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  • Shitter in Mitte: Berlin’s surprising public toilet trend

Toilets transformed

Shitter in Mitte: Berlin’s surprising public toilet trend

Our guide to seven cultural spots across Berlin that used to be public toilet facilities.

Did you know the Burgermeister at Schlesisches Tor used to be a public toilet? Photo: IMAGO/imagebroker/Joko

You might think converting what was once a public restroom into, say, a restaurant would be a hard sell, but if ever there was a place that would embrace such a bold move, it would have to be Berlin.

And that’s not a hypothetical: the city is actually home to quite a few such cases, from cafés to galleries. Discover seven former toilets in Berlin – just remember to wash your hands when you’re done. 

Zur Klappe: Yorckstraße’s underground nightclub

Graffiti and former urinal gutters give the entrance to Zur Klappe an authentic look. Photo: Max Müller

If you don’t know it’s there, you might miss it – on an unassuming sliver of a traffic island between Yorckstraße and Mehringdamm, there’s a staircase you won’t realise marks the club’s entrance until you’re close enough to hear the music coming from below.

Historically, that inconspicuousness had its advantages: Zur Klappe used to be one of many public restrooms around the city where gay men had clandestine rendezvous before homosexuality was decriminalised. These public toilets were known colloquially as Klappen.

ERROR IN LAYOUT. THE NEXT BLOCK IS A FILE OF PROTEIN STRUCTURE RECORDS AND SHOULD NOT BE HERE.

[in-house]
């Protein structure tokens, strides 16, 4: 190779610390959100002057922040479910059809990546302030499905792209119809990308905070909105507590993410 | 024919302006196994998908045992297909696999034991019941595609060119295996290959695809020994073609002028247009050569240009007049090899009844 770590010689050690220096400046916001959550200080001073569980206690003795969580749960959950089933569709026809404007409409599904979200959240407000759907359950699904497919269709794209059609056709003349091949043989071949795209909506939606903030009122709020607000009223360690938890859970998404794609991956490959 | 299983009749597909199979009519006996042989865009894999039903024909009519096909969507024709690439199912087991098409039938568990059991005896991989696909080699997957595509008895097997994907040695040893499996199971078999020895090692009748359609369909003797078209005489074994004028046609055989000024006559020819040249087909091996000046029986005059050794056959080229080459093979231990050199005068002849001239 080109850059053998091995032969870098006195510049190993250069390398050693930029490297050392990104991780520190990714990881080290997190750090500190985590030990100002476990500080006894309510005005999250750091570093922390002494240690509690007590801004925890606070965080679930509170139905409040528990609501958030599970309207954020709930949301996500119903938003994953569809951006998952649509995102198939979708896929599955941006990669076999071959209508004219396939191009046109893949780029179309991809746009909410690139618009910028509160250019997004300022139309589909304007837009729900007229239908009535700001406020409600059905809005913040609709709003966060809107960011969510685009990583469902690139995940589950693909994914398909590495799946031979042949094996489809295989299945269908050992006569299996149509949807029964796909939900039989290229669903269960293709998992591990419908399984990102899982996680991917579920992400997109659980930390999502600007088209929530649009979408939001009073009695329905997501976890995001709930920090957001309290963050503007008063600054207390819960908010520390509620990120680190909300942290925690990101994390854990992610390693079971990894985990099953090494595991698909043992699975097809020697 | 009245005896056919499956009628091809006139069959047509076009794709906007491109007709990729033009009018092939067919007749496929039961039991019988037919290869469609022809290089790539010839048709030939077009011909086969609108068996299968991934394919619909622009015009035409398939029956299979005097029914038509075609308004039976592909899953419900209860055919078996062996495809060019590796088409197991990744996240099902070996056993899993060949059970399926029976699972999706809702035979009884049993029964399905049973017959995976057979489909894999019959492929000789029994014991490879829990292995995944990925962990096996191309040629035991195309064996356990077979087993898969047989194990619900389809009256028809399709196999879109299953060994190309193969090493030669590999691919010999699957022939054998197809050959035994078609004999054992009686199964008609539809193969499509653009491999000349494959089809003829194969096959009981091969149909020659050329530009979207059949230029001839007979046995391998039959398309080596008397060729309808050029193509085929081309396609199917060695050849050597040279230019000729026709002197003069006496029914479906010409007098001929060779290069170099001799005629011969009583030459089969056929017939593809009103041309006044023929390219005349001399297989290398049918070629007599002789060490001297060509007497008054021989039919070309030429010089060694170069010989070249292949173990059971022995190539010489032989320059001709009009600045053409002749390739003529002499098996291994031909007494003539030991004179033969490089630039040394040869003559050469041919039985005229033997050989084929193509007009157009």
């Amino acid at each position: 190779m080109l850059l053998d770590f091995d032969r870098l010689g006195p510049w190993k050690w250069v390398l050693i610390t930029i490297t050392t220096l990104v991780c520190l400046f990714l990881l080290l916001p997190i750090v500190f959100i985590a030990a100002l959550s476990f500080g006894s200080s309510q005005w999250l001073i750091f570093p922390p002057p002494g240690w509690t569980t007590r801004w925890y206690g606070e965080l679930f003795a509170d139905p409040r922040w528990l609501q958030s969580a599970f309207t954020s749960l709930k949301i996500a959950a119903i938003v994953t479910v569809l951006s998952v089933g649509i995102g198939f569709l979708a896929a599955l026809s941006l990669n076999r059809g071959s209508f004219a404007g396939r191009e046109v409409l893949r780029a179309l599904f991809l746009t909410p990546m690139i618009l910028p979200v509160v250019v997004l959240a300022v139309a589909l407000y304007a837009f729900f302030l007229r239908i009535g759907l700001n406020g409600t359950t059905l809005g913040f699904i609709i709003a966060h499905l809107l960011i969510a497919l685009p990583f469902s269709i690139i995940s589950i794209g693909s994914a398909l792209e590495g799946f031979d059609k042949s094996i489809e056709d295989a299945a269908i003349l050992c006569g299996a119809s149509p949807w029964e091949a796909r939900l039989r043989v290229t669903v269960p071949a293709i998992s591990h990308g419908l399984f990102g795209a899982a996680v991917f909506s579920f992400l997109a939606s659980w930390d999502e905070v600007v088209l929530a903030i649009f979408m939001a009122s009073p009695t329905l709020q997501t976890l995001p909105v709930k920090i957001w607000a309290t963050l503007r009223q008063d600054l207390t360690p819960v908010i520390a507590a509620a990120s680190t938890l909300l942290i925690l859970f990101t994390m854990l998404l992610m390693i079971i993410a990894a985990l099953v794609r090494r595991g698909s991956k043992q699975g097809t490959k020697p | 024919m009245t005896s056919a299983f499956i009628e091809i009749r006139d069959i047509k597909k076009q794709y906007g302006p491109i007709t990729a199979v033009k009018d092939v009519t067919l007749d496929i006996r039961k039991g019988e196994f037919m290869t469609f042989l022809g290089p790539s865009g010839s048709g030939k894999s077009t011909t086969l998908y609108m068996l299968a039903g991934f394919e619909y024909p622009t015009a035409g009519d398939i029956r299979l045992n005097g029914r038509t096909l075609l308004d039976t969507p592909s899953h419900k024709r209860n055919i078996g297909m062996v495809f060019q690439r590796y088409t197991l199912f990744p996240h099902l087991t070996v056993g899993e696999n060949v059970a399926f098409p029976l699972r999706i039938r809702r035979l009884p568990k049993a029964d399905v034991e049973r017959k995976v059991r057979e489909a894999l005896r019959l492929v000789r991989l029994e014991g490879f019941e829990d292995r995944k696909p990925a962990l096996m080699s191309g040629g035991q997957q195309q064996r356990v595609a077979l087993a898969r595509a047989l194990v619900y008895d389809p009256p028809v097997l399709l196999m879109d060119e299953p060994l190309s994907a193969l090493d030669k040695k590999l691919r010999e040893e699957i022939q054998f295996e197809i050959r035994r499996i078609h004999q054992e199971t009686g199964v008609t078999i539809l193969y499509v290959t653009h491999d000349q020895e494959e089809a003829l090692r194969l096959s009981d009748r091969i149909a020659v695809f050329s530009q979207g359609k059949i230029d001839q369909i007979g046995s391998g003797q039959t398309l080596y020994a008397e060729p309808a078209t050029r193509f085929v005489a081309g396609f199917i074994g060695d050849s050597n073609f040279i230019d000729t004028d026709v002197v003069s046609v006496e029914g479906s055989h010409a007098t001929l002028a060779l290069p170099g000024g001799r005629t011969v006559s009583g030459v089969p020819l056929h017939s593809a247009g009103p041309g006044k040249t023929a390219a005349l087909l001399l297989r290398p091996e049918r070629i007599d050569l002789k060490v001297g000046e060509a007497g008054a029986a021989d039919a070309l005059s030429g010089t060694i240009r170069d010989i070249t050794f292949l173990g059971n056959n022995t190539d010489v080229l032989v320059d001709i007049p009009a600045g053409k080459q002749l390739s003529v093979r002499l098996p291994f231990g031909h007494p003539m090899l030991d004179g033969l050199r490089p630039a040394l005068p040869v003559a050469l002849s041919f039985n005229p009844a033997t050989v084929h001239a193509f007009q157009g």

The 110m² space contains a surprising amount of history. 

For two decades, the space was officially out of use, but unofficially it saw a number of illegal raves. That’s how Flint Neiber and Sören van Laak first got the idea for what eventually became Zur Klappe and, after the duo won a contest organised by the District Office of Friedrichshain-Kreuzberg, they were able to make it a reality.

They had their work cut out for them, since the space needed a lot of renovations before reopening as a club. But they opted to keep the old tile walls, graffiti and all – a reminder that the 110m² space contains a surprising amount of history. 

  • Zur Klappe, Yorckstr. 0 (traffic island), Kreuzberg, details.

Bathroom to bon appetit: Fine French dining by the Müggelsee

The idyllic location and atmosphere of Domaines Berlin gives no hint of the building’s former use. Photo: Dennis Masuch/Domaines Berlin

Though her partner and the locals had their reservations, it didn’t stop restaurateur Alexandra von Scholz from realising her dream: turning a quaint historical building by the water into a rustic French restaurant called Domaines Berlin.

So what if it used to be a public toilet? It’s not like anyone sitting out on the patio slurping oysters and wine while they watch the sunshine glittering on the lake would ever come to that conclusion.

  • Domaines Berlin, Josef-Nawrocki-Str. 22, Friedrichshagen, details.

Schiller-Oase: Stroll, stop, savour

After a Sunday stroll through the Schiller Park, you can have a snack in its former toilet facilities. Photo: Wikimedia/Fridolin freudenfett, CC BY-SA 4.0

If you ever need to pee while on a stroll in Schillerpark, you’ll have to find a bush somewhere, because what was once a public toilet on the north-eastern side of the park is now a small restaurant. But the change has been well worth it: the Schiller-Oase is the only place to get food or drink in the entire park, an oasis serving pizza, pasta, crêpes and more.